img_20200502_094411

The pot has Flapjack Kalanchoe, Graptosedum and a Miniature Pineapple. The Pineapple is pupping so this should look fuller later this summer. The access to the septic tank is under the pizza pan. I am probably the first person to ever write that sentence, and possibly use a pizza pan for such a thing.

.

00100lrportrait_00100_burst20200502094637463_cover

I decided to direct seed a new crop of Basil for the summer into my herb pots, so far so good.

00000img_00000_burst20200502094354115_cover

The Beautyberry is flowering luxuriantly, promising a bumper crop of purple fruit later this summer. This is native and a pollinator favorite, waiting to see some new butterflies.

00100lrportrait_00100_burst20200502093631841_cover

Wishing  the Six on Saturday crew a lovely gardening week and for more posts go and visit…. http://www.thepropagatorblog.wordpress.com.

Six on Saturday – Blues, Whites and Greys

The skies have been blue, white and grey this week. We have had some stormy weather that required greyhound consolation and enough rain to kick off some new flowers and foliage.

Below is my “Lady Margaret” Passionflower.  I bought this as a red flowering Lady M two years ago and babied, watered and trained it to my fence only to find white flowers after breathlessly observing buds for days. The vine is a larval host for a few butterflies and holds all life stages currently. I contacted the seller to see what it actually is and either they wouldn’t say or didn’t know. I am hoping it bears a good Passionfruit for cocktails. Time will tell. I got my money back as I did not want to establish and train another vine.

00100lrportrait_00100_burst20200420143211172_cover

Another vine I have been working on is the Miss Alice Bougainvillea. Miss Alice is a nearly thornless variety and I am working her into a pillar.

00100lrportrait_00100_burst20200425091647781_cover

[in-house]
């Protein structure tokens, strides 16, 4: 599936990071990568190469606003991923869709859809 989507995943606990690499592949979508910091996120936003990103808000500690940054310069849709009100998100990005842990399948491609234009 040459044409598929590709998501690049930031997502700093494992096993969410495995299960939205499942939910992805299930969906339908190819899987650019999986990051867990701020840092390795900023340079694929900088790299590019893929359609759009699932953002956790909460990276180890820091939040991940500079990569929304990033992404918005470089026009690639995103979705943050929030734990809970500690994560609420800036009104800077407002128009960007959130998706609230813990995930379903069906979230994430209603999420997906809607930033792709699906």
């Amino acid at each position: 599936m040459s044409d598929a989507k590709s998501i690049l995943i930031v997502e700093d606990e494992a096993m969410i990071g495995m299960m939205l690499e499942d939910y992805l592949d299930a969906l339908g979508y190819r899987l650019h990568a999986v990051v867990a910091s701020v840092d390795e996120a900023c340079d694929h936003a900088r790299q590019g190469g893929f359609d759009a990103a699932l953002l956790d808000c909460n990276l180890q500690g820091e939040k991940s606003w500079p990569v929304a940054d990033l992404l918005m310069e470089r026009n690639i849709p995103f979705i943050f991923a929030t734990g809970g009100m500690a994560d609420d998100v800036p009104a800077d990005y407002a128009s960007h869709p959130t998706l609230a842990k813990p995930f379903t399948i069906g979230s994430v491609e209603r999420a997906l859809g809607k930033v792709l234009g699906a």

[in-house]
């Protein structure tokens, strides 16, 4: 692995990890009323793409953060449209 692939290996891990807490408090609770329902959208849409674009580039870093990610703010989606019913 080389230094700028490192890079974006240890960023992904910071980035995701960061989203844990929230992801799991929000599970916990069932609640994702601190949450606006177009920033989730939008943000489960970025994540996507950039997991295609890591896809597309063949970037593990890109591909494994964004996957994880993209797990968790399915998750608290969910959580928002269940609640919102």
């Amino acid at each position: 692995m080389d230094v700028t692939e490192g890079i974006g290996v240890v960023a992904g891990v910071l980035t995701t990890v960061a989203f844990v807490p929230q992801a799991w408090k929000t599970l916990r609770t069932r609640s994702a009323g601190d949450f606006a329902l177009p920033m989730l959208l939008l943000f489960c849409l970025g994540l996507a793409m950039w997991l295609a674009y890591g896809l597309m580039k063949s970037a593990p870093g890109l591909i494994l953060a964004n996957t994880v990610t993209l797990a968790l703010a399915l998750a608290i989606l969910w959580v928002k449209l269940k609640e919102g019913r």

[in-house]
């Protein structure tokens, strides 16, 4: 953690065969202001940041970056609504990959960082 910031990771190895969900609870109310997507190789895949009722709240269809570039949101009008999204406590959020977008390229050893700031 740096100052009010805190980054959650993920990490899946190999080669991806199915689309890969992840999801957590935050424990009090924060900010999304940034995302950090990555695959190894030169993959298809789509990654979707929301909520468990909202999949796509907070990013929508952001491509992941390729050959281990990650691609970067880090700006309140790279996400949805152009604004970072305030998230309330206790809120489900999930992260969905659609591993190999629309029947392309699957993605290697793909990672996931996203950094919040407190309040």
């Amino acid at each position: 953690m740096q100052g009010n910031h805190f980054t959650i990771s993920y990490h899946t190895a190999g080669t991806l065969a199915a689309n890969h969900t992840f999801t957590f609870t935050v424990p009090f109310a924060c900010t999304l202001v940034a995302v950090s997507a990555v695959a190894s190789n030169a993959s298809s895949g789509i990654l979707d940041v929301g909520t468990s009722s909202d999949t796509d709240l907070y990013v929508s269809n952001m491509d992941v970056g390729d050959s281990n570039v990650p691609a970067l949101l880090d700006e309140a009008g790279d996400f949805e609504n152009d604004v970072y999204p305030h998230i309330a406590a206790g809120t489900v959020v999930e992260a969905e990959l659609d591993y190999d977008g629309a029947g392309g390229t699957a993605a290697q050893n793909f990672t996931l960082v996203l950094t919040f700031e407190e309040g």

Graptosedum gifted to me by a friend is reproducing in a pot on the front porch. The pink flowers are Dwarf Chenille Plant and grey foliage is Licorice Plant (Helichryseum).

img_20200425_091718

The Painted Fingernail Aechmea Bromeliad is flowering.

img_20200425_103344

This is a new variety of Rosemary to me and as a treat to myself I bought a big one. It’s a good thing, we have eaten about a quarter of it! This is a Blue Lagoon Rosemary, great for containers.

00100lrportrait_00100_burst20200425092012453_cover

The fruit of Candy Portea Bromeliad. The flower is purple and the fruit hangs around for awhile, then turns brown.

00100lrportrait_00100_burst20200425103425818_cover

Wishing everyone gentle rain, many flowers and Happy Gardening. To see more Six on Saturday posts go to, http://www.thepropagatorblog.wordpress.com.

 

In a Vase on Monday – Pastels

img_20200412_105406

It is Easter Sunday and I find myself making liquid hand soap after giving myself a haircut. Strange days, indeed. My haircut seemingly turned out better than the hand soap. Oddly, there is none in stores. Hand soap, or haircuts for that matter.

I decided pastels were necessary for Easter and cut flowers accordingly. The Bromeliad in the middle is from a couple of weeks ago and has faded to pale yellow. The glass pitcher is a wedding gift – possibly its second use after nearly thirty years. My 27th wedding anniversary is Friday and I can say with confidence we are not going out for dinner. The  good news is I found a rack of lamb online and my husband makes a great Mustard Crusted Rack of Lamb!!

It is interesting to take the temperature (not literally)  of gardeners. There is a lethargy encompassing us all, I think. I wonder if it is intentional – in the cosmic sense. Having  spent many decades picking up the pieces after land development – is Mother Nature saying Pause and Reflect? I am feeling that and would  love to know what the rest of  the  world it thinking.

A close up:

img_20200412_105213

Shell Ginger (Zerumbet  alpinia) appears in pink. The aging Bromeliad is  Little Harv Aechmea. The chartreuse and white flowers are from Lotusleaf Begonia  (Begonia nelumbifolia). Foliage – the  ferns, Asian Sword Ferns, yard trash; varigated leaves  ‘Java White’ Copperleaf (Acalphya wilkesiana “Java White”) the other green foliage is from Firecracker  Plant (Russelia spp.) no firecrackers  yet.